The financial problems of cities are not confined to the Western world. Tokyo’s Daily Yomiuri reports that 643 Japanese cities are “on the verge of bankruptcy,” mainly because of sharp rises in the salaries of city employees and increasing expenditures for social services. Twice as many cities were added to the crisis list this past fiscal year as were added the year before.
Presbyterian clergyman Thomas Kirkman of Michigan notes the increasing number of clergy who are experiencing broken marriages and divorce. Often they leave their pastorates to take up other work. “In nine cases out of 10,” says Kirkman, “these former clergymen have found employment as ‘marriage counselors,’ conflict-resolution counselors or in social services.” How does he view their working at trying to resolve the problems of others when they have not been able to resolve their own? He states: “It has always appeared to me that having ‘flunked the course,’ they have been elevated to teaching it. . . . The ‘sinner’ has become the ‘teacher.’ I like to see the teacher as one who can do the thing he teaches. This is not to deny Christian forgiveness. It is rather that I do not want the accident-prone to be directing the ‘driving school.’”
Protecting Unborn Babies
Pregnant women have long been counseled to avoid excesses in food and drink, and not to smoke, so as to protect their unborn babies. Recently two Johns Hopkins Hospital researchers, after more than a year of experimentation, claimed that pregnant women who smoke may be partially asphyxiating their unborn babies. They declared that harmful carbon monoxide from cigarette smoking can displace oxygen moving from the mother’s bloodstream, through the placenta, and into the fetus. In other research from the University of Illinois, it was claimed that there is some evidence, though incomplete, that pregnant women who drink more than six cups of coffee a day apparently tend to have higher rates of miscarriages, fetal deaths and stillbirths.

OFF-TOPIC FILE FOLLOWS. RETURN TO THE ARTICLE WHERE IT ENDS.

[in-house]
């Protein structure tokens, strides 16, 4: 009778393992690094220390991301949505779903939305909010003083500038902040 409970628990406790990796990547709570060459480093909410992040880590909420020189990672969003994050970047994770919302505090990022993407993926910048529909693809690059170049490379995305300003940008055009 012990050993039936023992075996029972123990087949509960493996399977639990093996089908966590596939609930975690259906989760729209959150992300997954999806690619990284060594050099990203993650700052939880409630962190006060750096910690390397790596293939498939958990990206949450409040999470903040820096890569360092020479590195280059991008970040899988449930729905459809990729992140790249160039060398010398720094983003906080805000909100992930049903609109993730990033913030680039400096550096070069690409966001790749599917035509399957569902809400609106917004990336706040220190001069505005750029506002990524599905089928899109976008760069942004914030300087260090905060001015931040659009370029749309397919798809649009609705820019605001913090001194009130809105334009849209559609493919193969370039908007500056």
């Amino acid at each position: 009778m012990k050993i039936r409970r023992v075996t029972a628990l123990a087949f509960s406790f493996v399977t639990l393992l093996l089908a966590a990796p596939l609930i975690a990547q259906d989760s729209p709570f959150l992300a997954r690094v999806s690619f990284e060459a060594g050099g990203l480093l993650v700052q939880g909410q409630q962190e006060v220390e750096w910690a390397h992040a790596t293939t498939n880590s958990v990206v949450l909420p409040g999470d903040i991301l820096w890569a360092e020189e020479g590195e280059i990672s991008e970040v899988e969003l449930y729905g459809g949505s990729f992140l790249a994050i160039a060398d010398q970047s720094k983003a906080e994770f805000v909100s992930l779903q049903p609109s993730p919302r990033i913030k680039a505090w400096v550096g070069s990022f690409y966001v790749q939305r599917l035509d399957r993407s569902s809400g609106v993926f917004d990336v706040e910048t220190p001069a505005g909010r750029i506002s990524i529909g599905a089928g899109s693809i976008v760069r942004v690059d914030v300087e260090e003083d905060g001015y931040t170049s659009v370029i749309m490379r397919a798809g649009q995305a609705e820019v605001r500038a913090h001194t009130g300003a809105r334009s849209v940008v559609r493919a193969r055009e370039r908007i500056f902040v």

Car Sales Boom
While most Western nations have experienced a slump in new-car sales in the past year, the oil-rich Arab sheikdom of Abu Dhabi on the Persian Gulf cannot get them fast enough. Dealers there complain that the demand exceeds the supply. The country has a population of less than 60,000 people, but takes in an estimated $30 million a day in oil revenues. Now new cars are registered at the rate of about 1,200 a month. However, because of a shortage of spare parts, when cars break down they are often junked in the desert. One reporter said that the highway from Abu Dhabi to Dubai was littered with abandoned cars, left after wrecks or scrapped because spare parts were lacking. One problem that does not exist is concern over how much gasoline a car uses.
“Dime-Store” Hospital Costs
Hospital costs in the Western world have soared. But visitors to China who have gotten medical treatment and surgery there have reported extremely low costs for excellent service. The Seattle Times reported that an American had an eye operation that would have cost about $2,000 in New York, plus $100-a-day room charges. But the operation was performed in China for under $15, which included surgery, anesthetic and a semiprivate room. Food was extra, but cost under 50 cents a day for three meals.